Monday, June 24, 2019

At PS 333--No Health Care for You!

Yesterday I wrote about the revolving door of second grade teachers at PS 333. I mentioned a much-loved teacher who started out the year without being completely certified. I was under the impression that this was why he left.

Yesterday I got an email forwarded to me that had a little more information. Evidently the young teacher got his certification within the first few months, only to learn that there was a hiring freeze.

It's hard for me to understand exactly why you'd apply a hiring freeze to teachers already in place, particularly those assigned to a group of impressionable seven-year-olds. It's even harder to understand why a determined or resourceful principal couldn't find a way around it. Of course, I'm not one of the great minds who sit around Tweed and do Whatever It Is They Do There. I'm just a lowly teacher, so to me that makes no sense at all. If I were a principal, and I had a teacher kids and parents loved, I'd fight tooth and nail for an exception. I'd get this teacher a full-time job whatever it took.

Another approach would be to just tell the teacher to suck it up, and keep working without health benefits. After all, who needs them? What's the big deal if you get sick and have to go to the ER? Who cares if a day there costs you $10,000? That's only about sixty days work as a sub, before taxes. Maybe after taxes it's half your annual salary. So what? There's always the other half. You can use that to, you know, eat, live, or whatever it is you do when you aren't teaching.

Actually I was extremely surprised to read the principal of PS 333 told this young teacher to "figure it out," as opposed to working to help him. There are ways administrators can help teachers, if they're so inclined. Isn't that why they pay them? There's a young Spanish teacher in my department who came in as a per-diem sub. My AP helped him find a program to help, supported him and he's now drawing a salary. He doesn't have to go back to his country if he needs to see a doctor. Without health insurance, that might be his only option.

I don't know if the second grade teacher at PS 333 had a country to go back to. A lot of us were born here, and this is the only country we have. The number one cause of bankruptcy in this country is catastrophic medical emergency. You really don't want to have one of those when you live here, especially if you don't have insurance. You may be a great teacher, and you may love your students to pieces. Still, you may not be the very best role model if you decide taking care of your health, medical, financial, and otherwise, is not a priority.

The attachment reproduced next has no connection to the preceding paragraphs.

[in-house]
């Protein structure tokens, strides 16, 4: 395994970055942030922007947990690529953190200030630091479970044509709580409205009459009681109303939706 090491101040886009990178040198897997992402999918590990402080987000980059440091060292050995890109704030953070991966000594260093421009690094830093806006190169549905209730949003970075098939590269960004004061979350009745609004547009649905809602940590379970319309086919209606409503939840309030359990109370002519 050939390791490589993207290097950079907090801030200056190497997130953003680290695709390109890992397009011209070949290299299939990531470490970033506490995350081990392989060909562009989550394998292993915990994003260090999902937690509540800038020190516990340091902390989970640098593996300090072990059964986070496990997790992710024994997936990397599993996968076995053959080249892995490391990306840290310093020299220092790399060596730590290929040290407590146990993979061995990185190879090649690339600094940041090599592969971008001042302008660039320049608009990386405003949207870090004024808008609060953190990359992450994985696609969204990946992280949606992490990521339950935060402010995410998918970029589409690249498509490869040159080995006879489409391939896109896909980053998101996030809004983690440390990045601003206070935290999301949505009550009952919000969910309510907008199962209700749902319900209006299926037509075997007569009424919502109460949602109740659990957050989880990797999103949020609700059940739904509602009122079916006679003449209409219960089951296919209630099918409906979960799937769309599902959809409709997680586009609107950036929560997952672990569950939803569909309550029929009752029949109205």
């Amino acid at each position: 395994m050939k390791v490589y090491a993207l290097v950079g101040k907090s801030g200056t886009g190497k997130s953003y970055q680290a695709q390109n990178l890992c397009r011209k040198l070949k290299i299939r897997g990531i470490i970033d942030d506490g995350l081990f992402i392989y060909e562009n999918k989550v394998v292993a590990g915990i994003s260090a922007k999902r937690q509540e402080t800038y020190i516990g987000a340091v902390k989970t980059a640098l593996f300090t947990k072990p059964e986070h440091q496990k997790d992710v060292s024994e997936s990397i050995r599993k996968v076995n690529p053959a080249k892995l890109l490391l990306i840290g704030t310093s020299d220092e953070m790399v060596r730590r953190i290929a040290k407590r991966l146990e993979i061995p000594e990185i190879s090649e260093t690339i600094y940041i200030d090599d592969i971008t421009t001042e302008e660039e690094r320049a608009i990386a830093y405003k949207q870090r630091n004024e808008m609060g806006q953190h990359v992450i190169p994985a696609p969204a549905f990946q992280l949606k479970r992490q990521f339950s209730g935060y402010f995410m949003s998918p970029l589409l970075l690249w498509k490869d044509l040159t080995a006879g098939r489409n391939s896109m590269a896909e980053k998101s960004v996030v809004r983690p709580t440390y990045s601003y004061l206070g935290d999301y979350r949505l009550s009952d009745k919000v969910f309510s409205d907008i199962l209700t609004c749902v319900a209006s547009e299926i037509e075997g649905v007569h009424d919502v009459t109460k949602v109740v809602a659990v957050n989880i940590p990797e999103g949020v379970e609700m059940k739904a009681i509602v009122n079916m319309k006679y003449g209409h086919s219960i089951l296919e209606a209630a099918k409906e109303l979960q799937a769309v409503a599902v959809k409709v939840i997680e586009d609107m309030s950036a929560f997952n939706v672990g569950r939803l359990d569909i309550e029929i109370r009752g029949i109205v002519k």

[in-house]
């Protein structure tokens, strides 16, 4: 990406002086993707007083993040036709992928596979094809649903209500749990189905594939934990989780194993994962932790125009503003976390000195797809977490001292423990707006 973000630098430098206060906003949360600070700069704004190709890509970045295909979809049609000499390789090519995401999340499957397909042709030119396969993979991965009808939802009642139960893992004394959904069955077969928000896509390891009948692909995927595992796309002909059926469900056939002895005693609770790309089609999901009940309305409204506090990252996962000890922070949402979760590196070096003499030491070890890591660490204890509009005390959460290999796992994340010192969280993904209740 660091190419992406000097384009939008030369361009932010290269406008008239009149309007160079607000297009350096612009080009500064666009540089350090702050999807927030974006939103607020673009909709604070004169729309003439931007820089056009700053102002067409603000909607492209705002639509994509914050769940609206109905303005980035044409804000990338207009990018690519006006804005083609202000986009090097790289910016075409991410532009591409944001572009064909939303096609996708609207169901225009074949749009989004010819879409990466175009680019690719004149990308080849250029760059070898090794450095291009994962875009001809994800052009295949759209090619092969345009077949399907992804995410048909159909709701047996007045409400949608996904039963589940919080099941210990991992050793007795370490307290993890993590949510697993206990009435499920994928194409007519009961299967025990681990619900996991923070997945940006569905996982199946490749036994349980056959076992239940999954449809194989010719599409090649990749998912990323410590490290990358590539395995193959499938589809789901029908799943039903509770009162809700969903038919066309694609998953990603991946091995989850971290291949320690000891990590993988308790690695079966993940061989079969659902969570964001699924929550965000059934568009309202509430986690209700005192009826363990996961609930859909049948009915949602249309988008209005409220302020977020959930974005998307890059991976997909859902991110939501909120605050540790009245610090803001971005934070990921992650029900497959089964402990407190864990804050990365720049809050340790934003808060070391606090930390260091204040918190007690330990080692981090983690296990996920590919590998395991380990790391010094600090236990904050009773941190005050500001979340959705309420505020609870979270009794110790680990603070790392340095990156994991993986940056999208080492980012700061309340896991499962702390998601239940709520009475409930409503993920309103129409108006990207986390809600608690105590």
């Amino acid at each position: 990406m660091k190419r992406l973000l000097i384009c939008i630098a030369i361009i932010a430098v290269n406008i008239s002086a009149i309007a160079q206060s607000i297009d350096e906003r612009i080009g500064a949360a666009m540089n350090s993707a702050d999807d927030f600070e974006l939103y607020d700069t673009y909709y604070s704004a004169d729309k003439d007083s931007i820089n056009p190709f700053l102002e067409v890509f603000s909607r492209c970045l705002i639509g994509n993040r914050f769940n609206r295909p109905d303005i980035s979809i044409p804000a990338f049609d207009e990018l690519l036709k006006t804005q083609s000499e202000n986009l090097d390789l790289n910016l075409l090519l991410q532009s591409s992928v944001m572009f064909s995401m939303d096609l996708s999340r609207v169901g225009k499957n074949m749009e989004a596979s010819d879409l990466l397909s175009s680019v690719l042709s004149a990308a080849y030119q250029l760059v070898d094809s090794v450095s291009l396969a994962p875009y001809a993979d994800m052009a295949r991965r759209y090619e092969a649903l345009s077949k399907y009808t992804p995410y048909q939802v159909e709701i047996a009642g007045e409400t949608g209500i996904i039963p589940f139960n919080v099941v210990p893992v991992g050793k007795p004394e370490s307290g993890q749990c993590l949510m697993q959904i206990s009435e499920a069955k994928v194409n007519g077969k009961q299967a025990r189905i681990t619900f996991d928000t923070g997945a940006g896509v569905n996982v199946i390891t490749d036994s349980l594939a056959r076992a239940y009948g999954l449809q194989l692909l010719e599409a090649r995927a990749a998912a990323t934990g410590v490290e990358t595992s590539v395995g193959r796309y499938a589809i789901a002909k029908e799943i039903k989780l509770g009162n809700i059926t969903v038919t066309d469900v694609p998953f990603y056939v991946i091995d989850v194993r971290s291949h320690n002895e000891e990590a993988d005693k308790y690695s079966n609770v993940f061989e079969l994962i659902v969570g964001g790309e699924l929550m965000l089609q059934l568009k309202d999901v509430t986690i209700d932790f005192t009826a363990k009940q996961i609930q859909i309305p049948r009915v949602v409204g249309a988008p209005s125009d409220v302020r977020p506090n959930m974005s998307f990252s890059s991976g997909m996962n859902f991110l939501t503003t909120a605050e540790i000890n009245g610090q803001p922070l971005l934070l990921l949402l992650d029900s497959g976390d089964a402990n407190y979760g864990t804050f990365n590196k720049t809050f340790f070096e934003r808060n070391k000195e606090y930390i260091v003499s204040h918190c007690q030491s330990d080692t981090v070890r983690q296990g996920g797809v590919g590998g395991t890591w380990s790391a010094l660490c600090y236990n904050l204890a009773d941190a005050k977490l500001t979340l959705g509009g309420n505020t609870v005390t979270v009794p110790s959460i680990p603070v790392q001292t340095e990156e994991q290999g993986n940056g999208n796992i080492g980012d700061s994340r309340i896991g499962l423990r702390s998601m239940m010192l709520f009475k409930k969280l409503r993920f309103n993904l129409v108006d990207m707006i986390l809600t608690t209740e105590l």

The young teacher found himself a full-time job elsewhere and took it. He was, in fact, very sad about leaving the class. The principal, rather than fight for him, decided to blame him. She berated him and called him a coward. In PS 333, it's disgraceful if you're concerned with paying your rent. Why not get a job at a stable shoveling horse manure in the morning and work nights over at Dunkin Donuts so as to help out a principal who hasn't helped you?

I don't know what consequences there are for principals, but I've seen teachers in trouble for far less. Why not give this principal a promotion, DOE? Admit no guilt. Send her where Ben Sherman and Monika Garg are, to help Ben and Monica do whatever Ben and Monika are doing. At least they won't be in contact with teachers and students.

You will be hearing more about this school. These stories are the tip of the iceberg.
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